There’s a lot of information online saying you should use a credit card at least every 3 to 6 months. I think even just using it once a year is good. If you’re worried about your credit card being closed, I highly suggest putting a monthly subscription service on that credit card like Hulu, Netflix, Spotify and basically anything you know will have a charge every year. For the less frequent cards, you can always attach that to occasional services like UberEats or DoorDash. It makes it easy to switch payment methods so you can switch between credit cards each time you make an order.
Is it better to pay off your balance or keep a balance?
If you can pay off your credit card balance, pay it off. It is always better to pay off your balance to keep your overall credit card utilization low. I highly suggest turning on AUTOPAY on all your accounts for the minimum statement balance. You can do the full statement balance if you like, but at least with the minimum you won’t miss a payment. Missing a credit card payment can devastate your credit score.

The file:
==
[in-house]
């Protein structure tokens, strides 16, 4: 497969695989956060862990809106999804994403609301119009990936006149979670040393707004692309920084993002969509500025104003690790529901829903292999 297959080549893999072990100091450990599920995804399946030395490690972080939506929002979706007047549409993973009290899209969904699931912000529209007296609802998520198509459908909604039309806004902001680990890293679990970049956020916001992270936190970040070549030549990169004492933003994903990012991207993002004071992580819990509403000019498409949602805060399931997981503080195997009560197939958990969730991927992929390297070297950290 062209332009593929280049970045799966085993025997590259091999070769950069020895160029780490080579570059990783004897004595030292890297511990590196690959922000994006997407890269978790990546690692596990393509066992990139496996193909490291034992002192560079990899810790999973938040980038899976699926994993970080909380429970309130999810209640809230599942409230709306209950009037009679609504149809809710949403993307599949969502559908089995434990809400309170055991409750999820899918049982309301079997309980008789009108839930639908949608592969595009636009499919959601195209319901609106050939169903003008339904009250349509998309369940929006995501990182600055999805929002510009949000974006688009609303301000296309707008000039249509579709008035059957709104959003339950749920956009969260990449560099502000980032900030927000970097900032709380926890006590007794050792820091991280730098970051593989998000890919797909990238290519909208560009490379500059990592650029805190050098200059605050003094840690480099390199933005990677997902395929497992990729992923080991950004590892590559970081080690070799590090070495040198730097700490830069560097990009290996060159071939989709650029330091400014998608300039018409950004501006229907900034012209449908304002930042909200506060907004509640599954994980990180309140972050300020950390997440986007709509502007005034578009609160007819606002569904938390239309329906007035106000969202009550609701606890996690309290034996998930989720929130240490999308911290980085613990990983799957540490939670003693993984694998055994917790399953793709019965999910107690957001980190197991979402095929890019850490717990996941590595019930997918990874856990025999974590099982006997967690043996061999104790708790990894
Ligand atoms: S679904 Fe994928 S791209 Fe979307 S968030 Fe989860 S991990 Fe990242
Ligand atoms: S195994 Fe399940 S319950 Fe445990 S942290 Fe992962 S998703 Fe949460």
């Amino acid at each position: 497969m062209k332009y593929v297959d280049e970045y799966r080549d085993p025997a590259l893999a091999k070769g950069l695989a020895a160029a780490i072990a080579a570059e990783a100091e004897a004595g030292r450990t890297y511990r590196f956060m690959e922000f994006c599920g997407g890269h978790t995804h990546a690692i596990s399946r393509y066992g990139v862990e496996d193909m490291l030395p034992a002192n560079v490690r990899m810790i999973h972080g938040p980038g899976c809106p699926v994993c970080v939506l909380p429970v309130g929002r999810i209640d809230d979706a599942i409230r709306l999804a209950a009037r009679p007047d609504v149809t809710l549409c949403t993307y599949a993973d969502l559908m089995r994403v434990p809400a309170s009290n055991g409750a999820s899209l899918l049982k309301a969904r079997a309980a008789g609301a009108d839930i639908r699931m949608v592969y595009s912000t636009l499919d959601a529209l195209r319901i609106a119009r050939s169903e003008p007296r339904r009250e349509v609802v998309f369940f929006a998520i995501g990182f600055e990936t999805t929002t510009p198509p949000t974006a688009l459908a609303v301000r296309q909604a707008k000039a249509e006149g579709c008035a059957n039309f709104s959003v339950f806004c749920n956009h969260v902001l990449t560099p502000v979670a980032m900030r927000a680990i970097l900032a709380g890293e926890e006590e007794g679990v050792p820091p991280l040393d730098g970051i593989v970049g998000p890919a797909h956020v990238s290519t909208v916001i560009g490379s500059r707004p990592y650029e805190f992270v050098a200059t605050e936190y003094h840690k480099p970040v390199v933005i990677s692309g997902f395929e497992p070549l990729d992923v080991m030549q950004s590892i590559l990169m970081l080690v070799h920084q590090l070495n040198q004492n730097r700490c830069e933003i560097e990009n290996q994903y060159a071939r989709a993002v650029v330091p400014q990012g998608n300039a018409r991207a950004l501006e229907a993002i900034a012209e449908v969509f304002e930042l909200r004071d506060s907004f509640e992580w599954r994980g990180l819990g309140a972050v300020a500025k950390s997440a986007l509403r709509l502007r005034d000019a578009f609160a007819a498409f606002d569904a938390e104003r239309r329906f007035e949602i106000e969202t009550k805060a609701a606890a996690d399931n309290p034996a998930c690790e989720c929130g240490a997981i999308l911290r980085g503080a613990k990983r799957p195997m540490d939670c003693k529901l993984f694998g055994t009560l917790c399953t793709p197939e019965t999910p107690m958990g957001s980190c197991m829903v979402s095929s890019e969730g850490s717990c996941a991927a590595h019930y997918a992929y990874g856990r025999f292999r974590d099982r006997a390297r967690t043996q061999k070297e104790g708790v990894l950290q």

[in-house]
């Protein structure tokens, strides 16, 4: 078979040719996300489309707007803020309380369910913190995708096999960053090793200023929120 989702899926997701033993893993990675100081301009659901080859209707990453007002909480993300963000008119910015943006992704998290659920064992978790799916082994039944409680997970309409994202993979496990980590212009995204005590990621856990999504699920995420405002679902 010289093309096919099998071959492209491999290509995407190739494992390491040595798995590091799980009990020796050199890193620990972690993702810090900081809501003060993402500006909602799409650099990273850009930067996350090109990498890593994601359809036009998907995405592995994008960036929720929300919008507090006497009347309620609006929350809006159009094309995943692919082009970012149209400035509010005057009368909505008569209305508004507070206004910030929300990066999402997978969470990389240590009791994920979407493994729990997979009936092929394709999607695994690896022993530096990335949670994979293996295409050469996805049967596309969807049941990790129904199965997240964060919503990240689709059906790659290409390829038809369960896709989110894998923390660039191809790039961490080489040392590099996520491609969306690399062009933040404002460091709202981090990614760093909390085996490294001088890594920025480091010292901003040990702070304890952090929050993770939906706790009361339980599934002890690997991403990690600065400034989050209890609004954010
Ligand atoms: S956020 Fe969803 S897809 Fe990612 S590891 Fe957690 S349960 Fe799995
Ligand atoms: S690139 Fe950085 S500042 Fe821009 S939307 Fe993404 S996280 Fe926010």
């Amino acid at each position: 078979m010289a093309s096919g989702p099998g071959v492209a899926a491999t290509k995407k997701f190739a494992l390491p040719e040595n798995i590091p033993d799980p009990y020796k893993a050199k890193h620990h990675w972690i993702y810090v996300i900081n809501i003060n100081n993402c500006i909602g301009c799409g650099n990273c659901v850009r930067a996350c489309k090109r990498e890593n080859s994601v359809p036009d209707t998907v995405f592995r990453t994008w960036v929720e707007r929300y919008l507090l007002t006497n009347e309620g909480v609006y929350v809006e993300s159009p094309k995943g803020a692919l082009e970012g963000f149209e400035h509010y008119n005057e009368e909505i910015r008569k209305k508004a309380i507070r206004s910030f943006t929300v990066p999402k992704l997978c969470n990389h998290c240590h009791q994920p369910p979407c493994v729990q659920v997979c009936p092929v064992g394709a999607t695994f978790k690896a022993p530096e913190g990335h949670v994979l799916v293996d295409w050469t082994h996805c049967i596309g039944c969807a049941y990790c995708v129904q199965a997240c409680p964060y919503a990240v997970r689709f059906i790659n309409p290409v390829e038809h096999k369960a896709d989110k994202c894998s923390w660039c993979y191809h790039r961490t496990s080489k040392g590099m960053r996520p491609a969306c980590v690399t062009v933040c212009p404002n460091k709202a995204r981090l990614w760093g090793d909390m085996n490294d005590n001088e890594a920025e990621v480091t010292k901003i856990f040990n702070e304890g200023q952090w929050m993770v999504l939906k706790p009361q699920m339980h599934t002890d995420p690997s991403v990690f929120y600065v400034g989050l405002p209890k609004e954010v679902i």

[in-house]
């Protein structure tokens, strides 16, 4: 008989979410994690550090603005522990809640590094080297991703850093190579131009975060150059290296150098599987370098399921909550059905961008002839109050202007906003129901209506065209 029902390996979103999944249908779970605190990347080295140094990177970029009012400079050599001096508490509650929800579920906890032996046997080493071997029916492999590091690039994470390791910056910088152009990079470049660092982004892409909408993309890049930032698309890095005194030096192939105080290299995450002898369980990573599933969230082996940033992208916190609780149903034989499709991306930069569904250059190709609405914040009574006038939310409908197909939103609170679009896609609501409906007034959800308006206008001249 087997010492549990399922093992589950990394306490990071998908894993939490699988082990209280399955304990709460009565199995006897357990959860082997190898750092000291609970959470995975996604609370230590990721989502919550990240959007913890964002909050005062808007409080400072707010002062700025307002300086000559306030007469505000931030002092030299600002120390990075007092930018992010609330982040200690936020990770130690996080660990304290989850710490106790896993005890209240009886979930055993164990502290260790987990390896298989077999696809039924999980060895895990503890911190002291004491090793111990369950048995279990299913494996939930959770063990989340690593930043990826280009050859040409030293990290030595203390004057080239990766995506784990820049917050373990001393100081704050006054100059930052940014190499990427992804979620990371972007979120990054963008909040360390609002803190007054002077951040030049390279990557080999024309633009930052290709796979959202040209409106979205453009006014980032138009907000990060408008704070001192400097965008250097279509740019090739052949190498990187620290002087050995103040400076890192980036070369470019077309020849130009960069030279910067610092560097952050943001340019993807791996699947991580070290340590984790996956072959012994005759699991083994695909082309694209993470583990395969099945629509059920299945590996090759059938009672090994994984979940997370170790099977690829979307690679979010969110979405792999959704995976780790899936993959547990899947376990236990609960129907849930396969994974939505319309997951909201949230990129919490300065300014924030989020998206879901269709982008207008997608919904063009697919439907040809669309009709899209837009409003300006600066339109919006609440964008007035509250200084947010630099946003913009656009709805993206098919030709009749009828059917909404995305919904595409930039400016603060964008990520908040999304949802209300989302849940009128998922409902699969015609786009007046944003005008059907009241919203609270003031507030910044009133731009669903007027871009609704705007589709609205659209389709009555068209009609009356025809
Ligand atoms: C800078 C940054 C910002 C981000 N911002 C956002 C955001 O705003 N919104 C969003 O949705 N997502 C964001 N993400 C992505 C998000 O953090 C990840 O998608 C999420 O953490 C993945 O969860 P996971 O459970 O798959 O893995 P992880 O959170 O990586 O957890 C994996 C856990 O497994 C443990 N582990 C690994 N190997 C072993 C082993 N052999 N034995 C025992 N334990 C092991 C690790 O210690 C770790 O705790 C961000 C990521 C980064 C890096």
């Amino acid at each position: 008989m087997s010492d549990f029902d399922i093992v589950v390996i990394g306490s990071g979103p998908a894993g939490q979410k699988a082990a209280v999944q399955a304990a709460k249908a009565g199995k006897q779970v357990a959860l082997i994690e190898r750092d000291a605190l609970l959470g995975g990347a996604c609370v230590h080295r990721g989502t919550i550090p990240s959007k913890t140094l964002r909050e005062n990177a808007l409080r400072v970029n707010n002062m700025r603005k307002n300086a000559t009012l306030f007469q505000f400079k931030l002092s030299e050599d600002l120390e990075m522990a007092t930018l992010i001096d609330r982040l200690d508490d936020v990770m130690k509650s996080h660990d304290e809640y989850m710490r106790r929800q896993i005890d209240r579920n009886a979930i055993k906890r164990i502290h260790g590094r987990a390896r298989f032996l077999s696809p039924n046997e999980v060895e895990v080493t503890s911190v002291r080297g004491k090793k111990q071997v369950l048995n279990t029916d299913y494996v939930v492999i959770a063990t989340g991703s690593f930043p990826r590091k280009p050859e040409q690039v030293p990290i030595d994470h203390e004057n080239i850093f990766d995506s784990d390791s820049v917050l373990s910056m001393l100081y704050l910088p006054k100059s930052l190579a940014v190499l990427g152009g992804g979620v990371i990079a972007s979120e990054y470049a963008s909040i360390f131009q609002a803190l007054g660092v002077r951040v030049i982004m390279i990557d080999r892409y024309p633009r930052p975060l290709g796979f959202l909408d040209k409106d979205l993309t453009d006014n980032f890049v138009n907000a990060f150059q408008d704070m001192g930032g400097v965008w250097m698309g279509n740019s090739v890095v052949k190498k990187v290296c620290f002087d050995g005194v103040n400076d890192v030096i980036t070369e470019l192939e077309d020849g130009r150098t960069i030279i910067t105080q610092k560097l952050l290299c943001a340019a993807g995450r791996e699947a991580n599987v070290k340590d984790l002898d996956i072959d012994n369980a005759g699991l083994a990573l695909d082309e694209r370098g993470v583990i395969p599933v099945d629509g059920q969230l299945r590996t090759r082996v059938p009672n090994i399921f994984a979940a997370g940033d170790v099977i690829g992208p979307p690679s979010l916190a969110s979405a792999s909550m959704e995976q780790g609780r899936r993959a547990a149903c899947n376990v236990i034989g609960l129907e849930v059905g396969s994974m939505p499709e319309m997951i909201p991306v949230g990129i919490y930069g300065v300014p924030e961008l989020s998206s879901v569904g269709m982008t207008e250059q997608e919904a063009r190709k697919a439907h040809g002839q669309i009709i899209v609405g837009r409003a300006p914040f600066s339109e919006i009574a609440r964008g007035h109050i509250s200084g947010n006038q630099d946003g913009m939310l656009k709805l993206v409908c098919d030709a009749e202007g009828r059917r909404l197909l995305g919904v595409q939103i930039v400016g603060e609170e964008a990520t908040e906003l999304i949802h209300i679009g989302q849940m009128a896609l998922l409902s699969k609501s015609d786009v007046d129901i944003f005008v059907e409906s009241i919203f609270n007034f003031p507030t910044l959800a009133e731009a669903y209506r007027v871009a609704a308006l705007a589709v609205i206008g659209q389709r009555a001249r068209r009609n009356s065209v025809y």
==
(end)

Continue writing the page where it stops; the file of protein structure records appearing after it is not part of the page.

When it comes to your credit card balance, try to not pay it off early if you don’t need to.
Is it bad to pay off credit cards early?
Paying off your credit card balance before the statement date can be good or bad depending on the situation. I’ll explain in detail, but when people say good or bad in relation to paying off credit cards early, that just means how it will effect your credit score.
Not Reporting A Statement Balance